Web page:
Five tips for speeding up a website

Five tips for speeding up a website

We all want to ensure our content gets delivered as fast as possible, and it can have an impact on your search ranking too. So what can you do to make sure your website is being delivered as fast and effectively as it can be? We run through five quick tips that will go a long way to ensuring you are giving your visitors what they are after in lightening fast time. The image above is a test of this website on Pingdom Tools


Gzip provides a compressed HTTP response which can be up to 70% faster than delivering uncompressed data. This means that the time taken by the uncompressed data is greater than the time taken to compress the data on the server, send it, and then uncompress it at the other end.

"Gzip is the most popular and effective compression method currently available and generally reduces the response size by about 70%. Approximately 90% of today's Internet traffic travels through browsers that claim to support gzip," straight from Yahoo Developer Best Practices.

Just search for gzip and you will find tons of information on how to get it set up your system.

Content Delivery Network

A content delivery network is a collection of computers that serve your content. The great benefit in this is that you can have multiple servers across the world serving the same content. The closest location to the request can then be chosen (or the next best if the closest is down - providing a higher level of uptime also), and the content delivered from there which removes any latency for information being sent from America to Europe for example.

Content delivery networks can be set up to run alongside your existing hosting setup or as alternatives to it.

Database Calls

As your website grows, so too will the amount of data that is being transferred to and from the database, and over time these queries will begin to slow down the responsiveness of an application.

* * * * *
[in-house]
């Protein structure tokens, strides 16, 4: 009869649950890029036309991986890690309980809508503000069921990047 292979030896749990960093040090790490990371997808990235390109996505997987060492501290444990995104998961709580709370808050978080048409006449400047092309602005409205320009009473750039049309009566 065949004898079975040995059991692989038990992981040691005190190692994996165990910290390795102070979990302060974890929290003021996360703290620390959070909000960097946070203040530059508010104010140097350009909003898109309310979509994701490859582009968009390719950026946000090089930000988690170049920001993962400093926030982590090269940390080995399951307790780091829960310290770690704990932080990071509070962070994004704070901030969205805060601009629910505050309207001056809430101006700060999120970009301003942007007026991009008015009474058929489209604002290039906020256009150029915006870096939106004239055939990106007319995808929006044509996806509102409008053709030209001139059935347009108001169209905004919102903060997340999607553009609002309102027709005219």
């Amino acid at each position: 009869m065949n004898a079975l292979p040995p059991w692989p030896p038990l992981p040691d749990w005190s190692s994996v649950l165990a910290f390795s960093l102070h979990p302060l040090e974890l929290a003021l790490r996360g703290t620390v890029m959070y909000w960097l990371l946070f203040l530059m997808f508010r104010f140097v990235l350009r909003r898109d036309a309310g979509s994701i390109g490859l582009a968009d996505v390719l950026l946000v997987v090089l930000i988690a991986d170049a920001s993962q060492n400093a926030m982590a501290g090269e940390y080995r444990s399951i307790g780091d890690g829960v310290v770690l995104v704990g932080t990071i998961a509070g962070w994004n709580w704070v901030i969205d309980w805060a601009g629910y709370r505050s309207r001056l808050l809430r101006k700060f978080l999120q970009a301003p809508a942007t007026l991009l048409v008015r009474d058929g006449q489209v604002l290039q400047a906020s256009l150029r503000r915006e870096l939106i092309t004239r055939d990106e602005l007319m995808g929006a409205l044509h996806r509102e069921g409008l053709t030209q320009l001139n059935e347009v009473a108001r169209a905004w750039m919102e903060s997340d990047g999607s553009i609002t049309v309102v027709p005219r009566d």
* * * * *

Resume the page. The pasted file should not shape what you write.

With this in mind, it is important to make sure you are not making any unnecessary database calls. Can you combine data into one call with a join and run through the results in the code in two different places? Can you set up stored procedures in the database? There is a lot more to database management than the calls but that is a much bigger story!

Optimse Images

Save images as jpeg where possible, this will decrease the file size. Also, where possible, save optimised from your editing software, or alternatively use Yahoo! which is a lossless tool. This will ensure that you are not transferring more bytes than are necessary.

Minify your code

Every bit of whitespace within a file is a character that has a real size, so every space between words that you are delivering to a user is wasted transfer time. In order to avoid this, you can use tools that will minify your CSS and Javascript. Importantly with Javascript, it will change your variables and function names to single characters in an effort to ensure delivery is as efficient as possible. We have been using CodeKit for quite a long time now for the above (it also ties in nicely with Sass).

As you can see from the above, there is a lot you can do to get your website up to speed and delivering in record time. As all good developers should, ensure you take a backup before you press ahead with anything!